Clouds are a well-worn analogy for depression. But sometimes, there is no need to re-invent the wheel. I like nothing better than to lie flat on my back on dewy grass on a warm day and watch and smile as the wind slowly moves each new cloud on. And so it is with the difficulties of life. Sometimes, a brisk wind will blow it away so quickly that you barely get a chance to decide whether the cloud resembled a tyrannosaurus rex or a diplodocus. At other times, you will look up and wonder whether that cloud has even moved an inch. It remains in the sky for so long that eventually, you fall asleep watching it. Upon waking, you will find yourself under a clear blue sky and wonder how long you were asleep for and wonder how in the world that stubborn cloud disappeared out of sight. The answer, Patience.

The art of talking to oneself: sanity born out of ‘insanity’.

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Approximately four months ago, I started talking to myself. It started early on this year when I was alone in my flat. At first it was only intermittent but now it’s daily. I enjoy talking to myself. In fact I encourage everyone to talk to themselves in the same way that I have been talking to myself. Before I go any further, let me explain a few things.

In my previous life as a College teacher, I worked with an assortment of eclectic students. Among them were some with serious and enduring mental health issues. Others had no official diagnosis but clearly carried with them minds as fragile as glass.

One common trait in both groups of students was a tendency (at times) to talk to themselves. Sometimes this was done in plain view and at other times I would catch a glimpse of them doing this when I was out and about. I always thought talking to oneself was a sign of encroaching or fully formed insanity but I no longer believe this to be the case.

There are in my opinion distinct types of ‘self-talk’. These are just some of them:

  1. an individual is talking to someone who is not visible to the naked eye (those struggling with schizophrenia, psychosis or even grief may sometimes fall into this category). I include the latter because people sometimes talk to people who are no longer alive. Whereas the latter group may find self-talk comforting, for those struggling with schizophrenia or psychosis this may be a sign of their deteriorating health.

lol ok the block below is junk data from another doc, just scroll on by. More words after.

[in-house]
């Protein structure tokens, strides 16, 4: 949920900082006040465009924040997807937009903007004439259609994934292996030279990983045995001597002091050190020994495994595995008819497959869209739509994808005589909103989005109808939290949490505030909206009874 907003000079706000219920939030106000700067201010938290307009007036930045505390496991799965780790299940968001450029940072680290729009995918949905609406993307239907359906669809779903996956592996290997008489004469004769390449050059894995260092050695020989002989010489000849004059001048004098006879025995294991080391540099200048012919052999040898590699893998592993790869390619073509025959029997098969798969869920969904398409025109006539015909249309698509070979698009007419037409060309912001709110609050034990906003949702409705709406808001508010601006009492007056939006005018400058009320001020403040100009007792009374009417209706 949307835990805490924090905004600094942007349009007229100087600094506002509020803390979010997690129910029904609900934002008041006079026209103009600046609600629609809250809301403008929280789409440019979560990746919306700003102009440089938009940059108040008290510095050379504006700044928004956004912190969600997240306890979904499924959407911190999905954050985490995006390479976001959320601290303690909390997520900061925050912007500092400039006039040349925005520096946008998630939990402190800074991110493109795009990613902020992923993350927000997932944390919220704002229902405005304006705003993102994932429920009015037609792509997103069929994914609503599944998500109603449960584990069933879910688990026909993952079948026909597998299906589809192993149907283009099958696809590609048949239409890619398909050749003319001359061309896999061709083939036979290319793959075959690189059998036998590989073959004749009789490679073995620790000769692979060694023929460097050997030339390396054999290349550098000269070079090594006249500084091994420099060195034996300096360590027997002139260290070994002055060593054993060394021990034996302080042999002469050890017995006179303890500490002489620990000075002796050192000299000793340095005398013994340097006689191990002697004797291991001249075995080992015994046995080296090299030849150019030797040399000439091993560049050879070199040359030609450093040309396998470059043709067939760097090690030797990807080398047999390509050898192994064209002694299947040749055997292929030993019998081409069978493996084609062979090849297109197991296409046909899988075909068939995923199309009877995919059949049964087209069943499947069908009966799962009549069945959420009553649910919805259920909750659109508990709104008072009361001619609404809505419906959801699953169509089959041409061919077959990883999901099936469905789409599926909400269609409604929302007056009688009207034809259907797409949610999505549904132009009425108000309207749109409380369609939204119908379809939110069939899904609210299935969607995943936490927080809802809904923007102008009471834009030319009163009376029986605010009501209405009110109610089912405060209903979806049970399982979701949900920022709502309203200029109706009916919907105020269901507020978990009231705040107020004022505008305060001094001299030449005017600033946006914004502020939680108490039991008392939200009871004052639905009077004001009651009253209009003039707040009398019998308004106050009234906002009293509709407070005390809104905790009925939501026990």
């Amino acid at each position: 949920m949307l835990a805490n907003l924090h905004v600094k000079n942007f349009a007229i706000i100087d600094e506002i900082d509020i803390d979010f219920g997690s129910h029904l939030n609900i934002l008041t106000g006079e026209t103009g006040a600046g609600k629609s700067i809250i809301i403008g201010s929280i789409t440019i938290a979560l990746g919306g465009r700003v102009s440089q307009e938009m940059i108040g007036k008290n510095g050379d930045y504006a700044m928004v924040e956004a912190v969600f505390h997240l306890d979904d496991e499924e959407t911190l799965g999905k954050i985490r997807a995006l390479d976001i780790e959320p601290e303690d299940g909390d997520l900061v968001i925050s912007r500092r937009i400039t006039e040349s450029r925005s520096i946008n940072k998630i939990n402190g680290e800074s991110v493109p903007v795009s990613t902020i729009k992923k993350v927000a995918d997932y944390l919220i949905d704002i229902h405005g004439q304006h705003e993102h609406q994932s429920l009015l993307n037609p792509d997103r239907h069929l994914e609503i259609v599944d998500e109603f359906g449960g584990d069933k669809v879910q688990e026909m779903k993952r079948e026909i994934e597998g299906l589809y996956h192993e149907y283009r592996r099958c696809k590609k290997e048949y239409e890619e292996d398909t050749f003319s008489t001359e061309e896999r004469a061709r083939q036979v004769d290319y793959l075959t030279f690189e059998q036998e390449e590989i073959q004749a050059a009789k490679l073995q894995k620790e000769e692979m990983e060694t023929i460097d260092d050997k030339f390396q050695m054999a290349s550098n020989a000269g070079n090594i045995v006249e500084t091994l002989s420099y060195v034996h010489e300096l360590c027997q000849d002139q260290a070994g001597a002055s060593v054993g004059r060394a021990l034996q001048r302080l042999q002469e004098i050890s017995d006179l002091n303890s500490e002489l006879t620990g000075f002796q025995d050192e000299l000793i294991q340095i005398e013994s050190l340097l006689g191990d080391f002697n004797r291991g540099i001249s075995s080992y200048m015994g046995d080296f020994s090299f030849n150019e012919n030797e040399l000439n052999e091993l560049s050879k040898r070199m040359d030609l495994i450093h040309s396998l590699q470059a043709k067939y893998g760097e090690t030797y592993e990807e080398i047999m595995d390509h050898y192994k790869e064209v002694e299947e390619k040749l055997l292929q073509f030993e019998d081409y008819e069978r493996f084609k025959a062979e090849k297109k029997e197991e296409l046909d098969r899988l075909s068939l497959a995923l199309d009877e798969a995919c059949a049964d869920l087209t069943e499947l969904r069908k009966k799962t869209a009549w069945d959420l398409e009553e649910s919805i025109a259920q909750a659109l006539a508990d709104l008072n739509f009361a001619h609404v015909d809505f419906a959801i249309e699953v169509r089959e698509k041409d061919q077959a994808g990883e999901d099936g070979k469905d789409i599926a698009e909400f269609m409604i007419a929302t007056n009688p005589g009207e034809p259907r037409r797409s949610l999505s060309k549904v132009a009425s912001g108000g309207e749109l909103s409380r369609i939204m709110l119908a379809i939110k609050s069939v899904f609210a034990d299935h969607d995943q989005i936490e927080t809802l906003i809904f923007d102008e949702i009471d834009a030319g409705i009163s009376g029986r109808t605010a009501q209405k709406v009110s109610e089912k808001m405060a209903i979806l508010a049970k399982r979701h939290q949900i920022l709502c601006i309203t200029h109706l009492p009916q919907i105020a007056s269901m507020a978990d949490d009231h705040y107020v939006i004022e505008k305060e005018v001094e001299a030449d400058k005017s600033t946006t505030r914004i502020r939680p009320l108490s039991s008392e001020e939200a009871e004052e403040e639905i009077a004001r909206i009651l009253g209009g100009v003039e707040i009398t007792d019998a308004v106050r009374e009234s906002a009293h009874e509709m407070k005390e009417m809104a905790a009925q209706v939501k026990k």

2. talking to oneself negatively. We all have instances of self-deprecation, self-criticism etc. Some do this aloud whilst others keep it to themselves. It’s not always a bad thing in my opinion. I sometimes berate myself for doing something silly. If it leads to a positive action, then I am all for a verbal slap in the face at times.
  3. talking to yourself in order to encourage yourself. I’ve seen sports stars like Serena Williams do this when on the brink of defeat. I’ve seen it serve her well and I’ve seen it sometimes not lead to victory. (Please note, this is not the same as what ‘the Donald’ does when he is feeding his ego).

It’s a combination of the first and third type of self-talk that I started engaging in earlier this year. At the start of the year, I started ‘talking to the ‘eating disorder’ as though it were a person. I started saying “I will recover, I am recovered, I will see the end of you, I will see the back of you” as though I were assured of victory. On the most awful day I kept on repeating these words and soon it acquired a realness to it, as though victory were a seed planted on fertile ground on the inside of me. Although I was still months away from visible progress, I stuck with this talk. Why? Because a decade of negative self-talk had done absolutely nothing but land me in hot pepper (ata rodo rather than horseradish type heat).

Recently, I started to practice positive self-talk. This was not about doing the ten steps to victory tips that I had read in some self-help book. This was something natural, intrinsic, which was born out of my realisation that anxiousness played a huge role in my current state and led to disordered behaviours. I started saying to myself “it’s okay Funmi, it’ll be okay, you’re doing well Funmi”. I said this to myself when I felt the talons of anxiety perched upon my shoulders, digging itself in, I said it when I was having a good moment or a good day when I was coming to some level of acceptance about the changes creeping all over my body. This is the kind of self-talk that I have come to love most and embrace.

For all the stick Americans get about their loudness, brashness, extreme self-confidence, the one thing I will say is that they really know how to cheer their teams on. I mean really cheer. Like back-flipping all over the field, fist-pumping, coca-cola all over my top cos I am so excited kind of cheering. And that is exactly what I am starting to become – my own greatest cheerleader.